But it was his stay in Green Bay, a few years earlier that showed his exceptional athleticism. In his last three years as the Packers quarterback (1954-56), Rote scored 24 rushing touchdowns on only 225 attempts.
No. 19: Roger Staubach
Teams: Dallas Cowboys
Staubach doesn't have any overwhelming rushing stats or any signature 50-yard touchdown runs. But if you've ever seen highlights of Roger The Dodger, you know he was a remarkable scrambler and runner, which means he was a great athlete.
And considering that he was almost seven years removed from full-time play (his senior year at Navy was 1964, his first year as a starter in Dallas was 1971) before winning both a Super Bowl and Super Bowl MVP, Staubach's physical tools were innate.
No. 18: Greg Landry
Teams: Detroit Lions, Baltimore Colts, Chicago Bears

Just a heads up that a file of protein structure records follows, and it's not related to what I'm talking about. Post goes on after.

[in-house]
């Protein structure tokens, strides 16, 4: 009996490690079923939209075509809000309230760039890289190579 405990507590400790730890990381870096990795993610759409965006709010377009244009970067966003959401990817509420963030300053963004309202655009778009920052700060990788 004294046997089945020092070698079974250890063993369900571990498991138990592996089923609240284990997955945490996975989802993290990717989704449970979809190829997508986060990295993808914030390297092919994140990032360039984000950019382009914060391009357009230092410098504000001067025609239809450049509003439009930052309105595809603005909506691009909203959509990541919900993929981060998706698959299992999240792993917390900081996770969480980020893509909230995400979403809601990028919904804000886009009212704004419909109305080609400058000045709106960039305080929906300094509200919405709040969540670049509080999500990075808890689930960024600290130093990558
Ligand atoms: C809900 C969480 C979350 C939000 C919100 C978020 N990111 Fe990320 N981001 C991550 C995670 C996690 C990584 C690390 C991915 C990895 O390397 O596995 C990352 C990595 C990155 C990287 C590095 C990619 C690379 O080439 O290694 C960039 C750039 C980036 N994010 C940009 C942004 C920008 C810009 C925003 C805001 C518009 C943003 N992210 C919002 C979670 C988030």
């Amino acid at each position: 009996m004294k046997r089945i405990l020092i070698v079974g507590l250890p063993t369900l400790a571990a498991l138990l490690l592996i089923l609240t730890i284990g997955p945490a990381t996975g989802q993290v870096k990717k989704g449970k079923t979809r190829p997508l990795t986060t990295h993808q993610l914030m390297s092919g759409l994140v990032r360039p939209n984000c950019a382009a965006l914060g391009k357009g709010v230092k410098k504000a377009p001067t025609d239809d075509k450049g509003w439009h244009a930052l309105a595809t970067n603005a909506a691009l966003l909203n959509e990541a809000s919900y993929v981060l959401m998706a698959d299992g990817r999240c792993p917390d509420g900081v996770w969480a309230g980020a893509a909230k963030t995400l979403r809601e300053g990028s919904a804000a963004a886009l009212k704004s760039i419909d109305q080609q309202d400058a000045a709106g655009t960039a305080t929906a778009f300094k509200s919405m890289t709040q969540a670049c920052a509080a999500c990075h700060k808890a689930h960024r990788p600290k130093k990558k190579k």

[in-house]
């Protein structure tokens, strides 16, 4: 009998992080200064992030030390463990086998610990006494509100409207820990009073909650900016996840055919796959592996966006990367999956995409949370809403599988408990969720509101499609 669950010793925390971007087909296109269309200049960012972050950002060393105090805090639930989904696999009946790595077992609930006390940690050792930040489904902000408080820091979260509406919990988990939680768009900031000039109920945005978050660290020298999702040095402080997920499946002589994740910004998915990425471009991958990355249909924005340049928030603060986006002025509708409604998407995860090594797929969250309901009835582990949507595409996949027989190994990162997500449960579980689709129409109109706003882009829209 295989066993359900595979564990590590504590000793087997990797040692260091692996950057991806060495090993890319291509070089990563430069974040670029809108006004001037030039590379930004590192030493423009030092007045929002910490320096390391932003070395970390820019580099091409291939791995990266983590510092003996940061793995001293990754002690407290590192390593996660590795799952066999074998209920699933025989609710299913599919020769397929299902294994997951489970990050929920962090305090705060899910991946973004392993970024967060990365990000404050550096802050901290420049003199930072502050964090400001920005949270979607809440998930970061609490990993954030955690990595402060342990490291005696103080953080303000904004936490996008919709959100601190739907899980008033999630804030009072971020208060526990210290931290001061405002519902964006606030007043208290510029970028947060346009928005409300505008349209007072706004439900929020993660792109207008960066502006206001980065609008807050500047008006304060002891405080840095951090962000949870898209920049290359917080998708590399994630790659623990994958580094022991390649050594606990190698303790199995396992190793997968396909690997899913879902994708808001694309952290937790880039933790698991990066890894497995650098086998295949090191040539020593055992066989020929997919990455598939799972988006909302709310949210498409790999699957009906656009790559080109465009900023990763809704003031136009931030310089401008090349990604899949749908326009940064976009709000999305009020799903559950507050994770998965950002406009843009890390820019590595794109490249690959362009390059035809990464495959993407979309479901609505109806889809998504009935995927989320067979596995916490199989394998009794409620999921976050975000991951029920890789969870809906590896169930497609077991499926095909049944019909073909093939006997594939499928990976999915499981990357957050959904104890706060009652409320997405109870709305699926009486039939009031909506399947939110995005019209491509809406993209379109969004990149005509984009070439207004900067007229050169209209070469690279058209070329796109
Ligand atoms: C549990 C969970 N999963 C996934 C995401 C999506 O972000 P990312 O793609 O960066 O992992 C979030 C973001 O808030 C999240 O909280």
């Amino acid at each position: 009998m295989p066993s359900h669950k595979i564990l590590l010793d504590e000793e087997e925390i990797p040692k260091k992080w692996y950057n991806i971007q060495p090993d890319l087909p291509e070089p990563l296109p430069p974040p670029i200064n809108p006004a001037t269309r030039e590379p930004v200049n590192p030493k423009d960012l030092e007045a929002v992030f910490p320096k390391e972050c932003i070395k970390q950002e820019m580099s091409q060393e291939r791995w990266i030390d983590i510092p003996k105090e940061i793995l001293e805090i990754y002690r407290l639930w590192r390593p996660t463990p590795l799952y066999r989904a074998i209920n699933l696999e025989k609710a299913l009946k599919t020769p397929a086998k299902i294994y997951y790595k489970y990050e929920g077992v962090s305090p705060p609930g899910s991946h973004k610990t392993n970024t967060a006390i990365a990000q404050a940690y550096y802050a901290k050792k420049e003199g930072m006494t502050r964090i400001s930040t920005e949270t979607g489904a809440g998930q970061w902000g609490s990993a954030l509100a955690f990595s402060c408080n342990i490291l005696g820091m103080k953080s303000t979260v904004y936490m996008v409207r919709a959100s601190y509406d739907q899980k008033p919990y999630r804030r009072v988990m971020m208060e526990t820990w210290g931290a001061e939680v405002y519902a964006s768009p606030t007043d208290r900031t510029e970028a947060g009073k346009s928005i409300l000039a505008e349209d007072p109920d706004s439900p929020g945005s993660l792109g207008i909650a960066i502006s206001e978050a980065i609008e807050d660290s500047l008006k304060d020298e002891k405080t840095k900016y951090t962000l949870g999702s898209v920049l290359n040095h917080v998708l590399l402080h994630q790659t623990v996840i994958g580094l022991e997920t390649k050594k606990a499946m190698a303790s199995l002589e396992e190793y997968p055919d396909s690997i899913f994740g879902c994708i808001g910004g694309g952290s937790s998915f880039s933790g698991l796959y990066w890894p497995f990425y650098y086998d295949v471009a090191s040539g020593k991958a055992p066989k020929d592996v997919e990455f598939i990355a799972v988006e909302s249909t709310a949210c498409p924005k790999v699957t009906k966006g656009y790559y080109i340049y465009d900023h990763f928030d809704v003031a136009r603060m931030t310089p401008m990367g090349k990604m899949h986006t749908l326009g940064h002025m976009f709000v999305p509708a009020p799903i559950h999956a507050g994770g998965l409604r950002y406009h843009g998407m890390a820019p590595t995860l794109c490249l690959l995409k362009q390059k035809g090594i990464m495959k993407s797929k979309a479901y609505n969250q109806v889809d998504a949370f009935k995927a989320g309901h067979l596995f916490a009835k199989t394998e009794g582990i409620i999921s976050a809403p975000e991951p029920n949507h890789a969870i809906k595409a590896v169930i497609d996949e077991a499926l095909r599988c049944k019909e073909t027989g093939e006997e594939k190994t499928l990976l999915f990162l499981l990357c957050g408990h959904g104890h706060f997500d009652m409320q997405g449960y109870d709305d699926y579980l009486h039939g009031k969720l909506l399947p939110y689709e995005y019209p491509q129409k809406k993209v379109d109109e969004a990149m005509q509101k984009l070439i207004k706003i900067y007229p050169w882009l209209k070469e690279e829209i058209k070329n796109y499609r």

From 1970 to 1972, Landry rushed for more than 1,400 yards as a starting quarterback for Detroit . He even earned a trip to the pro bowl one year, the last time a Lions quarterback earned that honor.
And although his best single season as a scrambler/runner came in 1972 (524 yards, nine touchdowns), two years earlier, he averaged an incredible 10 yards per rush, thanks largely to a 76-yard sprint against the Packers in Week One.
No. 17: Rich Gannon
Teams: Minnesota Vikings, Washington Redskins, Kansas City Chiefs, Oakland Raiders
Gannon's mobility out of the pocket helped make up for some of his deficiencies as a passer: he didn't have a strong arm.
Although the 2002 NFL MVP only ran for 21 touchdowns, he totaled 589 yards on the ground in 2000 and ran for three touchdowns (none of which were just one-yard, up-the-middle sneaks) in a 38-31 victory over Peyton Manning's Colts.